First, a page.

What is Uber?
What is Uber?
To passengers, Uber is essentially synonymous with taxis, and to drivers, it's basically a referral service. The Android, iOS and Windows Phone app connects riders with drivers using their phone's GPS capabilities, letting both parties know one another's location and removing the question of when the ride will actually arrive. In addition, the tech company also processes all payments involved, charging the passenger's credit card, taking a cut for itself (which ranges from 5% to 20%), and direct depositing the remaining money into the driver's account, all in the background and completely cashless.
Depending on availability, Uber also offers several different levels of service. The service's lowest-cost option, UberX, runs in everyday cars like the Toyota Prius. Uber Black is the company's original service, costing a bit more but running in high-end town cars with professional drivers. Uber SUV is precisely what it sounds like, charging a premium for a larger vehicle.
Who drives for Uber?
Uber requires that its drivers pass a DMV and background check. They also must have their own car and it must be insured. Because of these minimal requirements, the service attracts an eclectic array of people. For example, one time in Seattle, I was picked up by a part-time biomedical engineer who moonlit as a rideshare driver to pay for his Tesla Model S (which he used as his Uber vehicle). Alternatively, my most recent ride was with Tony, a professional car service driver originally from Africa, who was using Uber as a full-time job to support his family.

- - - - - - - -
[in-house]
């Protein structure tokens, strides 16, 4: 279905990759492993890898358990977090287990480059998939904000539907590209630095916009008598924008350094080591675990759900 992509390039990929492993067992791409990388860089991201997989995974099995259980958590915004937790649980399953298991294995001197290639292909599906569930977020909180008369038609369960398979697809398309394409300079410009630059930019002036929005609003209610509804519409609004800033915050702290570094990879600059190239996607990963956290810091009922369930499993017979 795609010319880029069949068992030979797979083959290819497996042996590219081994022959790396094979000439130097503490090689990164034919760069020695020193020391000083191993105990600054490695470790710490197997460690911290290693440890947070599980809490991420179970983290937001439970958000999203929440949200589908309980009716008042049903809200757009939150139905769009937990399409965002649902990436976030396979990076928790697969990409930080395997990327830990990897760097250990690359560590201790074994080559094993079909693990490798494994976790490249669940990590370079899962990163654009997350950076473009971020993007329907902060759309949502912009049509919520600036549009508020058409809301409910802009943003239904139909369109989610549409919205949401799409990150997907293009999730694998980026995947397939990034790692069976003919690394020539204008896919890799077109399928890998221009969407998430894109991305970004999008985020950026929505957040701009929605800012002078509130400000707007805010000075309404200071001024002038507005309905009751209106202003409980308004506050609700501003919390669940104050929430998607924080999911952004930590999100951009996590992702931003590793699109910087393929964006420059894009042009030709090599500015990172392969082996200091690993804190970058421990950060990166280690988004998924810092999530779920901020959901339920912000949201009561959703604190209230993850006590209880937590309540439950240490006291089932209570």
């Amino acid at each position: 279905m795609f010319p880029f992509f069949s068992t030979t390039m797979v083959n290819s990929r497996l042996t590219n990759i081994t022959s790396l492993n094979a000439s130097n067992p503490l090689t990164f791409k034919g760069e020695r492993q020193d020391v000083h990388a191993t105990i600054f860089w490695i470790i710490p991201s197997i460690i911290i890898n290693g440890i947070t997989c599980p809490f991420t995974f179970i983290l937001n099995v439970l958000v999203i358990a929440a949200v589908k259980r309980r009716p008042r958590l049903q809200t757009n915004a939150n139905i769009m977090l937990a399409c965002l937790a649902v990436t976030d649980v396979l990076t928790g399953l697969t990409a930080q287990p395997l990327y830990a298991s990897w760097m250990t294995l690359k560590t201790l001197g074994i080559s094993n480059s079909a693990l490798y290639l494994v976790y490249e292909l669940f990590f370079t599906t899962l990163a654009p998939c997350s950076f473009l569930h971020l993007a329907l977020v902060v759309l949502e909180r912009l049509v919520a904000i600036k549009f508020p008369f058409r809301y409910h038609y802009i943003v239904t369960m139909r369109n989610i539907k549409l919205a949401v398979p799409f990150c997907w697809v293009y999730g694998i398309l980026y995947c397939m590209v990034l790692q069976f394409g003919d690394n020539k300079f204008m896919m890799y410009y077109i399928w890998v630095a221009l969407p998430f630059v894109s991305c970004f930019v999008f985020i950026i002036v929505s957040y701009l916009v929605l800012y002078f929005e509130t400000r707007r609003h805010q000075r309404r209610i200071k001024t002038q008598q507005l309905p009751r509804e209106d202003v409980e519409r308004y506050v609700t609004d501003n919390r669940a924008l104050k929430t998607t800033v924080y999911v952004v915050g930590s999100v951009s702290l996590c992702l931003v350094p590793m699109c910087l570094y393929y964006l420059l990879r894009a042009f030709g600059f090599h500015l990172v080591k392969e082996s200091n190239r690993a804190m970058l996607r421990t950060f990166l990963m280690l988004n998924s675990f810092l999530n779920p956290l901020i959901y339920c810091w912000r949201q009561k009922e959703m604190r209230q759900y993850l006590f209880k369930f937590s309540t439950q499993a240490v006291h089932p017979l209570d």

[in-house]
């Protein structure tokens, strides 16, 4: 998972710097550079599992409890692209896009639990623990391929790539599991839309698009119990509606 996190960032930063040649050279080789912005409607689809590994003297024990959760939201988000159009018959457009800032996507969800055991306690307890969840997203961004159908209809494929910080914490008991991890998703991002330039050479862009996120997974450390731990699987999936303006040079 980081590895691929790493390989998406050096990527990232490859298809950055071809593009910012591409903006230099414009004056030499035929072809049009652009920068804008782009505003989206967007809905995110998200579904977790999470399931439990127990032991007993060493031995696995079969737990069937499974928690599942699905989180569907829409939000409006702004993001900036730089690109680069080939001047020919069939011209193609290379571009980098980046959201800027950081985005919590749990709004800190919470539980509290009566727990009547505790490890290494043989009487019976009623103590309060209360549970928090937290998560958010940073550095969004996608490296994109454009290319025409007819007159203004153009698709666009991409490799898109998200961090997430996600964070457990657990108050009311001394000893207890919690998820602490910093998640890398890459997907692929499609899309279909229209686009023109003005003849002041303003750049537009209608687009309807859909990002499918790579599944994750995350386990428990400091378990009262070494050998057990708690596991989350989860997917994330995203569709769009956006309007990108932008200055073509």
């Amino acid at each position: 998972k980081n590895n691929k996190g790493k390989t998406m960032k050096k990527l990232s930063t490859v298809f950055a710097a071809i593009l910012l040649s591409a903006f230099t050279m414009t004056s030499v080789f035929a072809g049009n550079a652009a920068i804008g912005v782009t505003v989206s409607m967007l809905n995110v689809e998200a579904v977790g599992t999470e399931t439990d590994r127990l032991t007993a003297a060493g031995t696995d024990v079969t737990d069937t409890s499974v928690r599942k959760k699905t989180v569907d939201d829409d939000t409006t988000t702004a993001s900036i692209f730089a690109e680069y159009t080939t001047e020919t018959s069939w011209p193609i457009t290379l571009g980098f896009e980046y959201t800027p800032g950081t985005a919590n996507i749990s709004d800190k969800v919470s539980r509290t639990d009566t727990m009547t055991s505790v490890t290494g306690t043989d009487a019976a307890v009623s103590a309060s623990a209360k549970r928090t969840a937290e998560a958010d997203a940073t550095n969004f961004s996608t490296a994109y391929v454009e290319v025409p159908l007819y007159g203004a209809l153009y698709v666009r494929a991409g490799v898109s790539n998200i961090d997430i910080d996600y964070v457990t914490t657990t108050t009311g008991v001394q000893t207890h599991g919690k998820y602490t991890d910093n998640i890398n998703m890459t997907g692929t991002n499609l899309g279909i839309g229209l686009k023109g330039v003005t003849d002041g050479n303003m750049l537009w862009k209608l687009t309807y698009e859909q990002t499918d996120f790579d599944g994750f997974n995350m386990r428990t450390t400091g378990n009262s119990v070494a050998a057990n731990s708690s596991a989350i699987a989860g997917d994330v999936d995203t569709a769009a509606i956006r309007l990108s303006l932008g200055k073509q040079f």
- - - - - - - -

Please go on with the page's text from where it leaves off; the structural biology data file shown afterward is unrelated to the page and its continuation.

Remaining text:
In addition, the company has developed an Uber Taxi service that has been tested in multiple cities, and can be used by cabs (dependent on local regulations).
Where does Uber operate?
In 45 countries and cities from Abu Dhabi to Zurich, the company's reach is staggering and its effect is unifying. If you know how to hail an Uber in Akron, Ohio you can also figure it out in TaiPei, Taiwan. Still, in the U.S., where regulations vary by city, county, and state, the service hasn't been allowed everywhere. For example, though it is legal to sleep on the sidewalk in Portland, Ore., you cannot hail an Uber there.
Why is Uber so popular?
Much more than a catchy name, Uber has managed to capture its share of the market through a great app, excellent social media marketing, and aggressive courting of drivers. The background technology is remarkable, connecting riders and drivers with a smooth interface that rarely reports errors. It also has the potential to do much more than offer rides — in bringing flu shots, ice cream, and even kittens to users' doors, it's shown the ability to be a groundbreaking delivery service, too. However, Uber has also been criticized for allegedly questionable tactics in trying to woo drivers away from Lyft, its major competitor.